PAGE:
I’m not usually one for impulse purchases online, but today’s book would certainly fall into that category. At the start of February, I happened to click on a link to an article about a young Greenlandic writer, and after reading through it, I had a quick look to see if there was a translation out. Sadly, there doesn’t seem to be an English-language version yet, but the German edition had just been released, and… well, I’m sure you can fill in the gaps. A week later, the book arrived, and a day after that finds me writing this review.
Look, I’m in my forties – this is as spontaneous as my life gets…
Nuuk #ohneFilter (Nuuk #nofilter, translated from the Danish by Giannina Spinty-Mossin and Katja Langmaier) is Greenlandic writer Niviaq Korneliussen’s first novel and was longlisted for the Nordic Council Literature Prize in 2015. The book is divided into five sections, each written from the point of view of one of the main characters, and the overarching theme is of sexual awakening, particularly regarding lesbian attraction between the main characters. However, while the setting of the Greenlandic capital isn’t quite as important as you might expect (playing nowhere near as prominent a role as a smaller settlement does in Anna Kim’s Anatomie einer Nacht, for example), there is a sense that part of the characters’ struggles have to do with growing up in a small, oppressive community.
The first section sets the novel up nicely, with a stream-of-consciousness tirade from Fia, a young woman whose rage against her dull, inoffensive partner Peter is threatening to boil over:
…ich habe Lust, ihm zu antworten, dass ich kein Baby bin, hör auf, so mit mir zu reden, aber als er meine Hand nimmt, nehme ich seine Hand, als er mir sein Herz gibt, halte ich es, als er sein Herz als Opfergabe darbietet, habe ich Lust, es zu zerquetschen, weil Opfer sterben…
p.13 (Zaglossus, 2016)
…I feel like replying that I’m not a baby, stop talking to me like that, but when he takes my hand, I take his hand, when he gives me his heart, when he offers up his heart as a sacrifice, I feel like crushing it, because sacrifices die…
*** (my translation)
Inevitably, she soon plucks up the courage to leave him, ending up staying with Arnaq, a friend of her brother Inuk, while she attempts to move on.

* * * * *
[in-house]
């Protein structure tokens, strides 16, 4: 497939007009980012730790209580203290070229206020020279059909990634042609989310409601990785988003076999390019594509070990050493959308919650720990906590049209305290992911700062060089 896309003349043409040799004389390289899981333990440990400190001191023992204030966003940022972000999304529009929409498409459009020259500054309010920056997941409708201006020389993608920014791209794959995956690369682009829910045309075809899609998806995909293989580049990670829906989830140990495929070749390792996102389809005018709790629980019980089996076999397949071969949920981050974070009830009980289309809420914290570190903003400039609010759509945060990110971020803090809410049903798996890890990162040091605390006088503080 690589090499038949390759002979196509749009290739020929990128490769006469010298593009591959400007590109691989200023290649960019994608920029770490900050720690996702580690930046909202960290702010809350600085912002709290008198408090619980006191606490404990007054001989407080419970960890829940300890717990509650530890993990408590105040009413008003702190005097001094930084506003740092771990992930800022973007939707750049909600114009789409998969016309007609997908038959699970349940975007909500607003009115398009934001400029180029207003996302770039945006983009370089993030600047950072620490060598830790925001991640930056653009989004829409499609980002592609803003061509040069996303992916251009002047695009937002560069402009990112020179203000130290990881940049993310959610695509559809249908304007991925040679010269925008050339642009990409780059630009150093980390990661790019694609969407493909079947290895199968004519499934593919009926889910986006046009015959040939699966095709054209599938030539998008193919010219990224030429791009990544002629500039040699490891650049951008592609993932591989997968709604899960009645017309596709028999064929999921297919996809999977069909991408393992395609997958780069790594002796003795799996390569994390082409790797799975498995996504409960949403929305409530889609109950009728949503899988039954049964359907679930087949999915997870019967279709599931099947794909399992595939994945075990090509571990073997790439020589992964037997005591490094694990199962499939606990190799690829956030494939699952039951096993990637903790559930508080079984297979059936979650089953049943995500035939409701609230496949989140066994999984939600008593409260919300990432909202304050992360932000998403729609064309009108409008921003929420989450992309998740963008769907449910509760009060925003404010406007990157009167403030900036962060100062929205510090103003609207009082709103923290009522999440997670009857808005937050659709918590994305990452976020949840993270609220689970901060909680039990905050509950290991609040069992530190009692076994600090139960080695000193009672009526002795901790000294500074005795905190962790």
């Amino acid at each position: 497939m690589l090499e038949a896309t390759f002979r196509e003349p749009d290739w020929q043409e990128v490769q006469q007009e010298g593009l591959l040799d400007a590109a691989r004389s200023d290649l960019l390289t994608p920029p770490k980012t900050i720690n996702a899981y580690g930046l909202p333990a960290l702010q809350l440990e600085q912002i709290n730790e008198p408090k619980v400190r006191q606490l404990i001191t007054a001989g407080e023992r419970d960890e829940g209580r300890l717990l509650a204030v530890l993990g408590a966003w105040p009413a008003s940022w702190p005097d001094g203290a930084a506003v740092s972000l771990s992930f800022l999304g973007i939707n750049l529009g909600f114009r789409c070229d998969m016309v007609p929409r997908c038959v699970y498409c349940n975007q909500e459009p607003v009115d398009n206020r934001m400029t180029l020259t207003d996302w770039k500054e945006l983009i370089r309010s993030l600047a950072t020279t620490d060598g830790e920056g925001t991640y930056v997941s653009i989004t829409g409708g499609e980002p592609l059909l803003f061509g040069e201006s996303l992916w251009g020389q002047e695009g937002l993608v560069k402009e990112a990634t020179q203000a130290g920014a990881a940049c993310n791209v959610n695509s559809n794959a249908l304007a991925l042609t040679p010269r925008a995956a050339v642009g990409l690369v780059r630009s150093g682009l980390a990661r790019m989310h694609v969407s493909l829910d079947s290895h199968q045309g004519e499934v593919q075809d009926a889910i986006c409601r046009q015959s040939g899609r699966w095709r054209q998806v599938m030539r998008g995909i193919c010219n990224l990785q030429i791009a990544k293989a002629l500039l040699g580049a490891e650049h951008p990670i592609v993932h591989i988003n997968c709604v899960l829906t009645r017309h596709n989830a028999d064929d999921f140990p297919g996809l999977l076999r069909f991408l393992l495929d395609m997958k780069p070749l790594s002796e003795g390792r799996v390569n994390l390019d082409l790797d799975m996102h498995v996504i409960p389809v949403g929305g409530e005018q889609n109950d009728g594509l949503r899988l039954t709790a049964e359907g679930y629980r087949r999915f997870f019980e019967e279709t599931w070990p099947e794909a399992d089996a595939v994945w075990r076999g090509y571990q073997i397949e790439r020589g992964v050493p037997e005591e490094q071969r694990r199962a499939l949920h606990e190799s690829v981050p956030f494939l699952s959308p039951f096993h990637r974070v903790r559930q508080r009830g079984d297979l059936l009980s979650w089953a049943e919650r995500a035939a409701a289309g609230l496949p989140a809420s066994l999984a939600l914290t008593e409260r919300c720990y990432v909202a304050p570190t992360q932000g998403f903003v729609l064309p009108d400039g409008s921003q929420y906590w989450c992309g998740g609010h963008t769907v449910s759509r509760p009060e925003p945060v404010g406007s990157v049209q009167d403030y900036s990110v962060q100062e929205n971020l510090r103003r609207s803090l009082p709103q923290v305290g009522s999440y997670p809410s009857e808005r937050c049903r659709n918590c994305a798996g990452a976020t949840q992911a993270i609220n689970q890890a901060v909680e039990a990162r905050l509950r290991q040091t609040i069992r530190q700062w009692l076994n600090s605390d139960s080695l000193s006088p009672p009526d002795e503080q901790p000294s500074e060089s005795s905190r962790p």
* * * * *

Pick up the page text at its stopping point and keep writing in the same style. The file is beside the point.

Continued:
It isn’t long before she’s tempted to get back out there, but surprisingly her attention is no longer on the men looking to sleep with her, but on the women all around. The glamorous party girl Arnaq has a charm all of her own, but it’s when Fia meets the beautiful Sara at a bar that she seriously considers her sexuality for the first time. But where does Sara’s partner Ivik fit into this new world, and what does Inuk think of his sister’s decision? Patience – the night is young…
The first two of the five chapters position Nuuk #ohneFilter as a set of linked short stories, and it isn’t until we get to the third section, told by Arnaq, that the true structure begins to emerge. In fact, the five parts tell the same story from different angles, with more information revealed, both about the characters’ feelings and their actions, as each new character gives their side of the story. We gradually learn more about the youths’ backgrounds, and Korneliussen skilfully describes a group of young people coming to terms with their sexuality, whether that entails the first inklings of gay desire, a hedonistic bisexual lifestyle or the end of self-loathing and denial.
This search for identity is the key to the novel, with several of the main figures struggling to come to terms with their sexuality. Inuk, for example, is shown lashing out in an attempt to deflect attention away from his behaviour, hoping that by focusing on others his own issues will somehow go away. While very different in style, Ivik’s description of how she came to accept her sexuality also shows the need to overcome several internal barriers along the way: